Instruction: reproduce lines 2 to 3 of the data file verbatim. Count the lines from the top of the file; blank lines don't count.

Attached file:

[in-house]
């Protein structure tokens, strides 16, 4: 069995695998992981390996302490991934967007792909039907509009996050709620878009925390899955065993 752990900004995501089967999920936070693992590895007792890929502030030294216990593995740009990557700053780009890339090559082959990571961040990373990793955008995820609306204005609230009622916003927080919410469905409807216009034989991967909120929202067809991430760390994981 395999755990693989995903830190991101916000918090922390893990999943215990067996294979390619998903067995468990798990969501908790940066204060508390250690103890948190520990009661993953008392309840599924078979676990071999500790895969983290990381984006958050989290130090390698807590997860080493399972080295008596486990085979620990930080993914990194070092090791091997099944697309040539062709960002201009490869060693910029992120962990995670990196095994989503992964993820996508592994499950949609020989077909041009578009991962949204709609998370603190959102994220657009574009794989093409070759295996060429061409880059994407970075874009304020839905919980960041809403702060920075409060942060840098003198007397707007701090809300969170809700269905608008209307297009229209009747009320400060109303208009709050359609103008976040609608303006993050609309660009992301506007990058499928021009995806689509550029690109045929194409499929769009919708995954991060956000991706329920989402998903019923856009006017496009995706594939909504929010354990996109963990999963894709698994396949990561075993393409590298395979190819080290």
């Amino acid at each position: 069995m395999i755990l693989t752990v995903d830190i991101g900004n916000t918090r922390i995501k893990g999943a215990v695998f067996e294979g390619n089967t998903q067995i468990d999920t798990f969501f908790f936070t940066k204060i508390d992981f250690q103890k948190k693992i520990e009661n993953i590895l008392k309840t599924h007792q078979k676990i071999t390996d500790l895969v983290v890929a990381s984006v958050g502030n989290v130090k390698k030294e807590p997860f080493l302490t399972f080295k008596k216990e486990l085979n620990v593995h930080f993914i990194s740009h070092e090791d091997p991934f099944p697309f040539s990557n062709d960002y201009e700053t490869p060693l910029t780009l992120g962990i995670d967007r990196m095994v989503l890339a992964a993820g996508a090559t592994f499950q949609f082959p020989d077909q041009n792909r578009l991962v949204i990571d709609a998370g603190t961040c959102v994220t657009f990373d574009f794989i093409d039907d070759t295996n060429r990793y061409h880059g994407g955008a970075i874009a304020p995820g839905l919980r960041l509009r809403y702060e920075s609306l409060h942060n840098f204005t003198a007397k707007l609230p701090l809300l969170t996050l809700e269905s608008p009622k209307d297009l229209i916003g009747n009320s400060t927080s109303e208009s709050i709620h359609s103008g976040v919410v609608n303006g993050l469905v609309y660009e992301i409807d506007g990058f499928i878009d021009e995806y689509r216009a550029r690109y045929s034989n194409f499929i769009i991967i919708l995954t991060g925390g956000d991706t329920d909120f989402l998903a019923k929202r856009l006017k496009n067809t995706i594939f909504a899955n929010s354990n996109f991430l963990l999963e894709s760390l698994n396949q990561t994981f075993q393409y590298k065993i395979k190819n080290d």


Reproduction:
């Protein structure tokens, strides 16, 4: 069995695998992981390996302490991934967007792909039907509009996050709620878009925390899955065993 752990900004995501089967999920936070693992590895007792890929502030030294216990593995740009990557700053780009890339090559082959990571961040990373990793955008995820609306204005609230009622916003927080919410469905409807216009034989991967909120929202067809991430760390994981 395999755990693989995903830190991101916000918090922390893990999943215990067996294979390619998903067995468990798990969501908790940066204060508390250690103890948190520990009661993953008392309840599924078979676990071999500790895969983290990381984006958050989290130090390698807590997860080493399972080295008596486990085979620990930080993914990194070092090791091997099944697309040539062709960002201009490869060693910029992120962990995670990196095994989503992964993820996508592994499950949609020989077909041009578009991962949204709609998370603190959102994220657009574009794989093409070759295996060429061409880059994407970075874009304020839905919980960041809403702060920075409060942060840098003198007397707007701090809300969170809700269905608008209307297009229209009747009320400060109303208009709050359609103008976040609608303006993050609309660009992301506007990058499928021009995806689509550029690109045929194409499929769009919708995954991060956000991706329920989402998903019923856009006017496009995706594939909504929010354990996109963990999963894709698994396949990561075993393409590298395979190819080290």
């Amino acid at each position: 069995m395999i755990l693989t752990v995903d830190i991101g900004n916000t918090r922390i995501k893990g999943a215990v695998f067996e294979g390619n089967t998903q067995i468990d999920t798990f969501f908790f936070t940066k204060i508390d992981f250690q103890k948190k693992i520990e009661n993953i590895l008392k309840t599924h007792q078979k676990i071999t390996d500790l895969v983290v890929a990381s984006v958050g502030n989290v130090k390698k030294e807590p997860f080493l302490t399972f080295k008596k216990e486990l085979n620990v593995h930080f993914i990194s740009h070092e090791d091997p991934f099944p697309f040539s990557n062709d960002y201009e700053t490869p060693l910029t780009l992120g962990i995670d967007r990196m095994v989503l890339a992964a993820g996508a090559t592994f499950q949609f082959p020989d077909q041009n792909r578009l991962v949204i990571d709609a998370g603190t961040c959102v994220t657009f990373d574009f794989i093409d039907d070759t295996n060429r990793y061409h880059g994407g955008a970075i874009a304020p995820g839905l919980r960041l509009r809403y702060e920075s609306l409060h942060n840098f204005t003198a007397k707007l609230p701090l809300l969170t996050l809700e269905s608008p009622k209307d297009l229209i916003g009747n009320s400060t927080s109303e208009s709050i709620h359609s103008g976040v919410v609608n303006g993050l469905v609309y660009e992301i409807d506007g990058f499928i878009d021009e995806y689509r216009a550029r690109y045929s034989n194409f499929i769009i991967i919708l995954t991060g925390g956000d991706t329920d909120f989402l998903a019923k929202r856009l006017k496009n067809t995706i594939f909504a899955n929010s354990n996109f991430l963990l999963e894709s760390l698994n396949q990561t994981f075993q393409y590298k065993i395979k190819n080290d």